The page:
I'm deeply troubled by the reports of sexual harassment and inappropriate behavior that have rocked Capitol Hill and elsewhere.
As I'm reading story after story of new and worse allegations, I think of my daughters and wonder what kind of culture they're inheriting. We must make sure our workplaces are safe and secure. This type of behavior is beneath us and not who we are. It's disgusting. We can and we will do better.
Fundamentally, we must respect each other, and under my leadership, we will demand it. I'm seeking solutions as to how we handle these situations, improve resources for survivors, and create safe workplaces and communities through education.
When you hear the stories from victims it breaks your heart, and if there's anything the last three months have taught us it's that sexual harassment and assault is a more pervasive problem than anyone wanted to believe. In the House of Representatives, we've seen these situations where members abuse their power — stories of sexual harassment and assault. Even worse, you hear stories of taxpayer dollars spent to cover up and protect those who have engaged in harassment.
It's clear to me that Congress has outdated policies and processes for dealing with sexual harassment cases. The Congressional Accountability Act of 1995, the law responsible for governing conduct in the congressional workplace, should be reevaluated and updated to reflect these concerns. I believe it's my job to put a stop to these issues — to lead in Congress on behalf of women and survivors of harassment.
Two weeks ago, I co-sponsored and supported a resolution in the House to require all staff, officers and representatives to undergo yearly anti-harassment training. This unanimous resolution does more than just raise awareness — this is about making clear that harassment in any form is unacceptable. Preventing sexual harassment in the workplace starts with educating people on appropriate workplace behavior and providing resources and support for victims who need help.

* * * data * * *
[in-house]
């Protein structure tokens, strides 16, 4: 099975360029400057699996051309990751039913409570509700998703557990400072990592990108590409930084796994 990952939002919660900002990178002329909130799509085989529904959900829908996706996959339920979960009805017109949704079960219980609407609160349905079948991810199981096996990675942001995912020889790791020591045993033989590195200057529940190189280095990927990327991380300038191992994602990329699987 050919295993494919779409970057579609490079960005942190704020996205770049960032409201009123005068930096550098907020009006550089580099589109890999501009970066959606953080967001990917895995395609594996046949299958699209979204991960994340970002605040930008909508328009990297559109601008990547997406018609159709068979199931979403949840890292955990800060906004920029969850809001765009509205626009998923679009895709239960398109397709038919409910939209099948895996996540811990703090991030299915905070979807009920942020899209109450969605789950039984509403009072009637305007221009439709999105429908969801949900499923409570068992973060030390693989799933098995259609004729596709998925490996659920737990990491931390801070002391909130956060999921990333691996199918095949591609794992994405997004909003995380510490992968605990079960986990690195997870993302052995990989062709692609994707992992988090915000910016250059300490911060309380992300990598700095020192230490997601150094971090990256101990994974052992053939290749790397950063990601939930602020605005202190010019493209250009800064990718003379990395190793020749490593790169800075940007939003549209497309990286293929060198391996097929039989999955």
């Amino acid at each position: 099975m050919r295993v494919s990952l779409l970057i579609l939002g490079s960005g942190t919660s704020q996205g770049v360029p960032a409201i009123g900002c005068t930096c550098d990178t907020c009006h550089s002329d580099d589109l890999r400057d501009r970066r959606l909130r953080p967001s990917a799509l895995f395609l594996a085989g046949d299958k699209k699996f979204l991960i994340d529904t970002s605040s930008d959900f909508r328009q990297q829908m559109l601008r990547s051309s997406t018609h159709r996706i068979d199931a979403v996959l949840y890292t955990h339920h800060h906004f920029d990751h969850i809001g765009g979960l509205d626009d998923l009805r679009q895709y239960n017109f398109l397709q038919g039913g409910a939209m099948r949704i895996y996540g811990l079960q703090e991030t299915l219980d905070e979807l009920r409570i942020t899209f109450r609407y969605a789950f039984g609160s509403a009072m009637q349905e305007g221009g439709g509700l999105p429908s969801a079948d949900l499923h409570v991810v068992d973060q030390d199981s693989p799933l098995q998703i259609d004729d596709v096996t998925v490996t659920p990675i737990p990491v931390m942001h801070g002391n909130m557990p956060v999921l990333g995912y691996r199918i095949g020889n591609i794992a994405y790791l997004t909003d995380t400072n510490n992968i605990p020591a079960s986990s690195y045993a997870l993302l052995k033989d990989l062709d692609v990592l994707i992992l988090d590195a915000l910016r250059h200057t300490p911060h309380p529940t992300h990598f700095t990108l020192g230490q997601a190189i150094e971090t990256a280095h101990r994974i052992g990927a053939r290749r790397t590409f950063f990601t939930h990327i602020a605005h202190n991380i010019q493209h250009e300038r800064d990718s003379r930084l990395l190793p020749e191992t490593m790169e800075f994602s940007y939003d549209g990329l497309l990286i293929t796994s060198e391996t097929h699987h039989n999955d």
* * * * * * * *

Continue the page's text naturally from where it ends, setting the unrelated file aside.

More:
Currently, the Office of Compliance is not required to publicly disclose how funds from their Awards and Settlement Fund are spent. Like any workplace, there will be employee disputes in Congress that result in financial compensation, but taxpayers deserve to know how their money is spent to settle workplace issues. The Office of Compliance should be required to release quarterly reports detailing how many settlements occurred, the types of settlements, and how much money was spent.
I believe members of Congress and all elected officials must be held to a higher standard and should be held personally, financially liable if it's determined that they engaged in sexual harassment or assault. No longer should your taxpayer dollars go to cover up inappropriate behavior by members.
Unless we are transparent with these cases and those who are responsible, while protecting the anonymity of the victims, we enable an environment in which harassment and assault can continue to take place. No longer can the institution of the House of Representatives protect those who have broken the basic trust that is fundamental to their jobs and used their positions of power to act inappropriately at the expense of others. I am demanding accountability.
These are the steps I want the House to take. At the end of the day, this is about showing respect and civility to one another. Each one of us needs to be doing our part to lead by example and rebuild the moral fabric of our society. This is about the Golden Rule and restoring trust in one another.
Most importantly, I believe it is incumbent upon me to serve as a unifying force in our Eastern Washington community. To bring people together rather than tear them apart. To have courageous conversations with people all across the political spectrum. To work across the aisle and build a more peaceful community. And that's what I will continue to do. ♦